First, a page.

U.S. activist tried to 'shield' migrants from Border Patrol: prosecutor

TUCSON, Ariz. (Reuters) - An Arizona activist charged with harboring two undocumented migrants was part of a conspiracy to transport and “shield” the men from law enforcement, a prosecutor said on Wednesday at the opening of his trial.

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But a defense attorney for Scott Warren said he gave the men food, water and shelter as part of his work to halt migrant deaths in Arizona’s harsh southern deserts and he was operating “squarely and fully” within the law.

U.S. Border Patrol arrested Warren in a January 2018 raid near Ajo, Arizona, after they found two migrants hiding in a building used by humanitarian groups.

Warren faces three felony counts for allegedly transporting, harboring and hiding the men in a case likely to set a precedent over what aid U.S. citizens can give to illegal border crossers. He faces up to 20 years in prison if convicted on all counts.

Warren was indicted after former U.S. Attorney General Jeff Sessions instructed prosecutors to prioritize cases involving harboring of migrants. There has been a rise in arrests of people for harboring, sheltering or providing aid to migrants since President Donald Trump entered office in 2017, according to data from Syracuse University.

“This case is not about humanitarian aid, or anyone in medical distress,” said Nathaniel Walters, an assistant U.S. attorney. Instead, he said, the case is about an attempt to “shield” two men for “several days” from law enforcement.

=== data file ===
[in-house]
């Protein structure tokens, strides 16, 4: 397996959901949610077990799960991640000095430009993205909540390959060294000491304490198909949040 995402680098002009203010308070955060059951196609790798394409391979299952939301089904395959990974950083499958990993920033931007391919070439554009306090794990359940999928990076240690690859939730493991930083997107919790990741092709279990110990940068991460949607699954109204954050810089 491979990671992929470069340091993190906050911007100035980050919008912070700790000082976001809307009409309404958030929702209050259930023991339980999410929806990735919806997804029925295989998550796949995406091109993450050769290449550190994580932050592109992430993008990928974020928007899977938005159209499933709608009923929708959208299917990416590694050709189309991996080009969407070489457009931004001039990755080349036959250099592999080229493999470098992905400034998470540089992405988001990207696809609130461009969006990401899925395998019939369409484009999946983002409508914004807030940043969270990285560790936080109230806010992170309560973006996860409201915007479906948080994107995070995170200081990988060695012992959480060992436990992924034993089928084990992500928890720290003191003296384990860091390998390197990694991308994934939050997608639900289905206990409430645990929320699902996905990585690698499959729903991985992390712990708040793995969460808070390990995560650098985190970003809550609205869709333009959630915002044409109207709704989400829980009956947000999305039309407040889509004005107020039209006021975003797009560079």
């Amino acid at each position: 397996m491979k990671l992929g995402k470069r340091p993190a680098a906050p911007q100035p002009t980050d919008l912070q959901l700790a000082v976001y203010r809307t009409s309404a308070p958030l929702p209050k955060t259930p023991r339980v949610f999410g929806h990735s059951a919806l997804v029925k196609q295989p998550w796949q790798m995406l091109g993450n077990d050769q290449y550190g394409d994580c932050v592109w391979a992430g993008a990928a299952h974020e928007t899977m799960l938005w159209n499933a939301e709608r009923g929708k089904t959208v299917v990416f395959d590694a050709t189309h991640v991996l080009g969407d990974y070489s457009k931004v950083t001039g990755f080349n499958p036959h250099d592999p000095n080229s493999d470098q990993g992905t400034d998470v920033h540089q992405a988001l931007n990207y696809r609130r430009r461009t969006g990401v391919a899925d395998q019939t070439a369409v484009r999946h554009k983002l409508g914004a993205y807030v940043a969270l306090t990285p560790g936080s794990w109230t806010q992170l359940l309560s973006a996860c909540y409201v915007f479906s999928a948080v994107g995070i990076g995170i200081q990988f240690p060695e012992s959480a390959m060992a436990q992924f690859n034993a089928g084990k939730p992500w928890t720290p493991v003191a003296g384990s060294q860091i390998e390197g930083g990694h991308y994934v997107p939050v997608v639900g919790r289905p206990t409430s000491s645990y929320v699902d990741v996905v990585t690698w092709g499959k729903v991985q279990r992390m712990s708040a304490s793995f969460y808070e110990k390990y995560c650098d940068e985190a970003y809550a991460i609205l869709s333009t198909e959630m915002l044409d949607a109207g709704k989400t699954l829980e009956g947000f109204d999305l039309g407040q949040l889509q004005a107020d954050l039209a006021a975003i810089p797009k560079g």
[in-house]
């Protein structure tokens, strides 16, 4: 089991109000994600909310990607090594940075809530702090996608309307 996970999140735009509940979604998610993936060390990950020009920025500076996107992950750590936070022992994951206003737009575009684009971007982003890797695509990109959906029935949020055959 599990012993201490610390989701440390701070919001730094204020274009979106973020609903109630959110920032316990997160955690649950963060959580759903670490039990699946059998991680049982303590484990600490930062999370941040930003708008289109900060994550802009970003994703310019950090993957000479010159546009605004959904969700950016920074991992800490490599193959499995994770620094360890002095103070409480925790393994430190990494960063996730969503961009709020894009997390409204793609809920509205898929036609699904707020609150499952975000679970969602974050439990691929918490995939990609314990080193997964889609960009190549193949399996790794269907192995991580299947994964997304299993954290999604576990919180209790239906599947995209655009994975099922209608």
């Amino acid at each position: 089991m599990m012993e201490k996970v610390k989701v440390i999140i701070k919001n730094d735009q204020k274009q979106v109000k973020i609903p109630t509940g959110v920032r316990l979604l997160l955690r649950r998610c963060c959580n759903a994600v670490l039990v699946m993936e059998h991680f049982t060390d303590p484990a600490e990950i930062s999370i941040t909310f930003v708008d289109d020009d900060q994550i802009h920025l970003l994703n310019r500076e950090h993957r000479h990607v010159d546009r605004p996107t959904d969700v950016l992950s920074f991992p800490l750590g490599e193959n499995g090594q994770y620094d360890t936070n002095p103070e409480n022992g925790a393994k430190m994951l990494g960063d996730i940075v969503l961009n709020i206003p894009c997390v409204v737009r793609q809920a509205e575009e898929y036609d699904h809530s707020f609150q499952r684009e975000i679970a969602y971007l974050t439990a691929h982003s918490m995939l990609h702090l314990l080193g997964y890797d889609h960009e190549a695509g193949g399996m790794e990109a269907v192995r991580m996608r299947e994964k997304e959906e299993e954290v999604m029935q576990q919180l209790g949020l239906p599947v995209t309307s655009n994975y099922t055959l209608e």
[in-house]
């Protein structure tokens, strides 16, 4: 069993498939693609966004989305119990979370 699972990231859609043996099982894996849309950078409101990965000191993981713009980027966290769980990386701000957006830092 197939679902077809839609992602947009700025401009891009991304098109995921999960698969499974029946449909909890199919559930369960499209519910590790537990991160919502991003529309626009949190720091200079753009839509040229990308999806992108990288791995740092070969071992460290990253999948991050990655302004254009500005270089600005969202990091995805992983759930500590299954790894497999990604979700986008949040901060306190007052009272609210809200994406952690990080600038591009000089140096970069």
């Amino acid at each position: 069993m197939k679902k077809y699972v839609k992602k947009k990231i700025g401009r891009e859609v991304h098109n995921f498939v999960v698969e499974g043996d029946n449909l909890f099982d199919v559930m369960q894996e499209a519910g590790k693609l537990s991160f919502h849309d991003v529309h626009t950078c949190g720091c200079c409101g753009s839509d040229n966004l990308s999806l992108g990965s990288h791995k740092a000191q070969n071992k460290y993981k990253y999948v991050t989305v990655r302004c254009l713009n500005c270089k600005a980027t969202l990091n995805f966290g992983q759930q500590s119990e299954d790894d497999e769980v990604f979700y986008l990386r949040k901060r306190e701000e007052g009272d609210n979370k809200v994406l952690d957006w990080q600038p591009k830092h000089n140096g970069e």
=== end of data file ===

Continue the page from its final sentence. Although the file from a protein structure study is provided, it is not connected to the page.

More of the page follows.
Warren is a volunteer for No More Deaths, a group providing water, food and medical aid to migrants crossing Arizona’s southern deserts, where temperatures drop below freezing in winter and exceed 115 Fahrenheit (46 Celsius) in summer.

Over 3,000 migrants have died trying to cross the area since 2001, according to Pima County data.

By taking in the migrants when they showed up at the building, Warren believed he was operating within legal and medical guidelines, his defense lawyer Gregory Kuykendall said.

But Walters said the men had first contacted a mutual acquaintance of Warren, identified as Irineo Mujica. Mujica, a Phoenix-based migrant activist, picked them up at a nearby town and drove them to the “the barn,” Walters said.

Kuykendall said Warren was in contact with Mujica to organize a search for lost or missing migrants and coordinate aid at a Mexico shelter.

Warren was arrested the day that No More Deaths published a video showing Border Patrol agents destroying water supplies it left for migrants. His lawyers argue the arrest was in retaliation for the video.

Reporting by Paul Ingram in Tucson; Writing by Andrew Hay; Editing by Bill Tarrant and Leslie Adler